• \$\begingroup\$ @KRyan 100% agreed. But I think this summary is the most informative. \$\endgroup\$
    – fectin
    Sep 28, 2020 at 21:37
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    \$\begingroup\$ It is objectively not, because it makes a statement that is objectively false. Just say that there is an error in Throwing Shield itself, rather than claiming (incorrectly) that there is an error in how the OP has read Throwing Shield. Doing that suggests that they should have been able to reach the conclusion here based on that text alone, which is patently impossible because that text does actually say you get free-action throwing attacks with the Throwing Shield. They weren’t incorrect; the text is. \$\endgroup\$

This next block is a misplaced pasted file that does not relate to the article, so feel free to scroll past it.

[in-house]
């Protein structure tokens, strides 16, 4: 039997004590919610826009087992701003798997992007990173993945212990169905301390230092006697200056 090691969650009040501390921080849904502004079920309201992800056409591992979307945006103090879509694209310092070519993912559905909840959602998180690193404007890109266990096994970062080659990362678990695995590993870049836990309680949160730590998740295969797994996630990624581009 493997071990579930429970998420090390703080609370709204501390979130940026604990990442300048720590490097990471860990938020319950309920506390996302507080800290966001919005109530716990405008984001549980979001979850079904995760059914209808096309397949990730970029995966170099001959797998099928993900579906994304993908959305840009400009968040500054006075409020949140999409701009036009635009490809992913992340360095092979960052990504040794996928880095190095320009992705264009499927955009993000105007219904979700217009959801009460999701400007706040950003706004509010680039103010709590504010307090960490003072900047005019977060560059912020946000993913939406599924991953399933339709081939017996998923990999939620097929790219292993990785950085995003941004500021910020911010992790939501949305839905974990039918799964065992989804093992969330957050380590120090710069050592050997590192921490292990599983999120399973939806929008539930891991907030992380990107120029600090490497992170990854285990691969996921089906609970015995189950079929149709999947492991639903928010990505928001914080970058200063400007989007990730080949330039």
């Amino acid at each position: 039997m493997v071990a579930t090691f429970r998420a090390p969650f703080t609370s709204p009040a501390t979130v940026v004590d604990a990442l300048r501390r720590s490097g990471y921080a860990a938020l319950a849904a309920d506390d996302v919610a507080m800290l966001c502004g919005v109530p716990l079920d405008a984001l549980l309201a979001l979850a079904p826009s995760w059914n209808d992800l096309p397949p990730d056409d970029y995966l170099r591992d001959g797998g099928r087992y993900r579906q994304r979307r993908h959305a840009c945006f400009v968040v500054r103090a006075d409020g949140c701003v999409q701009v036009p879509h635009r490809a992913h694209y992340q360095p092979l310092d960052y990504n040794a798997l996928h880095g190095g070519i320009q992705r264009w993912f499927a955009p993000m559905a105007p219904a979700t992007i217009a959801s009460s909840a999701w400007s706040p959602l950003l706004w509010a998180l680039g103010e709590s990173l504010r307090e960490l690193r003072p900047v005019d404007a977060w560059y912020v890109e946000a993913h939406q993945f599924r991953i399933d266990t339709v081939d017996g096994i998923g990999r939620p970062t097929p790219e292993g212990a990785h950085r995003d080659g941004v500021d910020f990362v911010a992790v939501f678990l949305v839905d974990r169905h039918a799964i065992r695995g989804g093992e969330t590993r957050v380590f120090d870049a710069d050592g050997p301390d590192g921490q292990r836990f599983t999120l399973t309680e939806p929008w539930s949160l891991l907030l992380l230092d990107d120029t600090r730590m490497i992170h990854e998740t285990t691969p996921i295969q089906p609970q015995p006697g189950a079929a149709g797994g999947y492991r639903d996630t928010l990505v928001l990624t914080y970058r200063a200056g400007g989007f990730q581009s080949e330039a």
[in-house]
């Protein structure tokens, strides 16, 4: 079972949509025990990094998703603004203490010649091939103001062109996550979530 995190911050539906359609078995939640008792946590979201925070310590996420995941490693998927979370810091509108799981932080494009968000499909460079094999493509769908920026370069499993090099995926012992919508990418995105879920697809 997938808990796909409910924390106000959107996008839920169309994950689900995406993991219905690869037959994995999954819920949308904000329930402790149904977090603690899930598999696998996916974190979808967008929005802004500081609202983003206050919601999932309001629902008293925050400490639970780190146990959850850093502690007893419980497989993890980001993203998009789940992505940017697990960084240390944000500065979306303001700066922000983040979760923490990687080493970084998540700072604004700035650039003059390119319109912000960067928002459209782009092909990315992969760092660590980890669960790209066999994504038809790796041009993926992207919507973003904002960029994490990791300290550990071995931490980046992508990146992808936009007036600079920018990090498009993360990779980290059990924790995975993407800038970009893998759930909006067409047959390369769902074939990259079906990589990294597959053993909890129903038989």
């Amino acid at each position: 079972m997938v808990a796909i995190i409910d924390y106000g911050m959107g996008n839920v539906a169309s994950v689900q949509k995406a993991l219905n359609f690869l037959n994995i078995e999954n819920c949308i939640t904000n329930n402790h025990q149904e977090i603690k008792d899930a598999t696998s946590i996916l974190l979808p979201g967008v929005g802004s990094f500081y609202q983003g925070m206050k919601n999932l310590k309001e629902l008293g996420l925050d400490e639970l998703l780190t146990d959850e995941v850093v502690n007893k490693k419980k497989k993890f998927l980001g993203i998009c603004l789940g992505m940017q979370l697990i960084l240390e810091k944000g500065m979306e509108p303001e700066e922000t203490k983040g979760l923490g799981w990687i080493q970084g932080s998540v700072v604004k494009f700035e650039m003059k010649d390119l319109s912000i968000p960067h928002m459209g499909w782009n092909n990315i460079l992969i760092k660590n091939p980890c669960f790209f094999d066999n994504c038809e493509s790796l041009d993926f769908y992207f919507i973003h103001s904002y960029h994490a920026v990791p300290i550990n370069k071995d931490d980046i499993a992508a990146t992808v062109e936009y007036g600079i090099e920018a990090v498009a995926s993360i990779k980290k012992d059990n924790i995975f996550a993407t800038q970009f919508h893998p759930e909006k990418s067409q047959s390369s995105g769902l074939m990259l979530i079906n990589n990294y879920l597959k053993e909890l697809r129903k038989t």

– KRyan
    Sep 28, 2020 at 21:41
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    \$\begingroup\$ @fectin I think Kryan has a point. The rule clearly states allowing you to unclasp and throw it as a free action. You are correct in that the FAQ clarifies this, but even the FAQ falsely states Throwing shield’s wording means you can unclasp as a free action in order to throw it; throwing it would requires its own action.. I think this answer is spot on in it's conclusion, but as KRyan points out, the initial statement is incorrect and implies the OP could glean this information from the original text. \$\endgroup\$
    – Wyrmwood
    Sep 28, 2020 at 21:51